JOHN CHAPPELL: Robbins Gets Ready for STEP, Star Party
Things are percolating in Robbins.
Any day now, the N.C. Rural Center will send the first STEP coaches to Robbins. They'll tour the area, meet residents, and get together with Theron Bell and a local support team that includes people from all over Moore County who want to help.
At the same time, Robbins is gearing up to hold some meetings to get local volunteers ready for the town's hosting of MASP 2006, the Mid-Atlantic Star Party.
Helpers will learn a special "etiquette" long followed at such astronomer gatherings. MASP has been held here for more than a decade, but always at the Occoneechee Scout Reservation (OSR) just south of Robbins and west of Carthage.
This year, OSR is expanding its operation, rerouting roads and trails, starting on plans for a new, larger dining lodge. Scout campers and October camporees needed the area MASP used.
A Robbins motorcycle club, Brothers of the Horizon, made their campground available. It is closer to Robbins, but still a spot with clear, dark skies.
That closeness may mean more than the usual number of visitors, eager to learn from the crowd of astronomers and glimpse distant universes through their telescopes. Visitors are welcome, organizer John Dilday says, but he'll need help.
"We do want everyone who is naturally interested or even curious to have adequate opportunity to get to know MASP," Dilday said. "We want to encourage local participation but (we will need) to develop methods and volunteers for accommodating crowds such as entire classes from schools. We have two meetings planned in Robbins. Linda Koonce helping coordinate these meetings."
Koonce covers the Foothills for the Chamber of Commerce of Moore County. On Monday, Oct. 2, she's inviting interested people who want to help to meet John Dilday at the Robbins Area Public Library at 7 p.m.
"This meeting is for the purpose of engaging local volunteers in MASP 2006," Dilday says. "This includes people who are curious about the long-term opportunities MASP provides as well as those who are interested in helping this year."
People from Robbins STEP committee, town commissioners, and Mayor Mickey Brown will be there. Ronnie Thompson from the Brothers of the Horizon will bring a group. The door is open, and the welcome mat is out.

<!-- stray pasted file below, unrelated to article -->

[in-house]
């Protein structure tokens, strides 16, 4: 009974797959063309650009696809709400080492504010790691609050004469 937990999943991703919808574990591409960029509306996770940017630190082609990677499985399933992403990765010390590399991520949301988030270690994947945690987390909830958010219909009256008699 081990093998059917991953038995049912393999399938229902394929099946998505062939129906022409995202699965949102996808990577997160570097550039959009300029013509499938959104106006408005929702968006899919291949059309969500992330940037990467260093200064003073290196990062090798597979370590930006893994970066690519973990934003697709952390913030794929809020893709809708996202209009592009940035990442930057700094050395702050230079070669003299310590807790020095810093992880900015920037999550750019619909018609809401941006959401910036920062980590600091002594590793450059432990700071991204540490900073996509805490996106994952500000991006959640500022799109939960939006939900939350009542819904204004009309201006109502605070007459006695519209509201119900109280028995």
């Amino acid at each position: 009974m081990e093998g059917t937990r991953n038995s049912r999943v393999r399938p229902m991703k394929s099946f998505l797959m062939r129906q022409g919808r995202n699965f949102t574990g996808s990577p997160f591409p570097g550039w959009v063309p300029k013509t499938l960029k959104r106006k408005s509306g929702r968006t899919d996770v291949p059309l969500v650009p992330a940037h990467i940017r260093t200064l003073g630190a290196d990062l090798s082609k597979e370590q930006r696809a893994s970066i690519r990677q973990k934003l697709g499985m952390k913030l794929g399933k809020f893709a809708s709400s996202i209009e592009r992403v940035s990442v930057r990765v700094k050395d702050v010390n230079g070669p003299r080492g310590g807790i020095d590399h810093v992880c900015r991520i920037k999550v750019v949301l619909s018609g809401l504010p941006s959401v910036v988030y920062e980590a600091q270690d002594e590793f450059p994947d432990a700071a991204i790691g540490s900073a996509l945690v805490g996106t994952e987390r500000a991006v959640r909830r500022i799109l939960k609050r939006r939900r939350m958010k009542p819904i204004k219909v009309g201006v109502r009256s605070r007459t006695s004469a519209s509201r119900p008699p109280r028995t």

"This first meeting will cover a lot of bases," Dilday says. "The need for volunteers is really mostly for educational and community relations purposes. We need to understand what would make a good permanent site for MASP and the community."
Dilday will discuss the MASP details that benefit from community support. He'll talk on night lighting facts and fallacies, and introduce the concept of "light trespass" and other issues that relate to the way wasted light passes upward to make the overhead glow some call "light mud" that blurs our view of the stars.
"I will give a history of astronomical villages and my dream for a MASP permanent site," Dilday said.
An astronomical village, like one near Chiefland, Fla., is a real estate development model where home sites attract amateur astronomers who know they'll be able to use their telescopes without fear of light pollution.
Casting its destiny with the stars is most appropriate for Robbins, Brown says. The town was home to Astronaut Charles E. Brady, who first looked up at the night sky there -- and later, looked down from that sky at Robbins.
Once enough helpers are enrolled, Dilday and Robbins will call a second meeting, just before the star party.
"We want to schedule that next meeting early the week of MASP for the purpose of educating people who want to visit MASP after dark on 'star party etiquette,'" Dilday said.
That includes using red plastic sandwich bags to cover flashlights. White light has a persistence effect on the eyes that takes 20 minutes to decay before telescopes can again be effectively used.
It includes rules for visitors like "one adult for each two children so there's one hand per child" and "use only parking lights on cars as you approach the site" and others designed to help everyone enjoy the party, and the stars.
By next year, organized school groups will be encouraged. MASP will train this year, and be ready for 2007.
"We will not be equipped and trained for groups of school kids this year," Dilday said. "To do that right -- I believe -- involves organizing a group of MASP attendees who enjoy that type of program. The logistics of processing large groups of children effectively is important and needs attention that we can organize over the next year."
He's excited about MASP 2006, happy at the welcome Moore County is extending, eager to offer help with the Dark Park.
"This morning I awoke with a clarity of mind," Dilday wrote Brown recently. "I have visited Moore County since the Scout council acquired the first property, and this is the twelfth MASP."
He looks forward to a dreamed-of future day when every clear night will be a starry night over Moore -- new comets found, new asteroids discovered, distant novas first glimpsed and recorded -- by observers here.
"MASP is a guest in the community," Dilday said. "We are grateful for the hospitality and the invitation to find a permanent home. Most of all, we are grateful for the resolve to preserve the views of the night sky for 'the heavens declare the glory of God.'"
John Chappell can be reached at 783-5841 or by e-mail at firstname.lastname@example.org.
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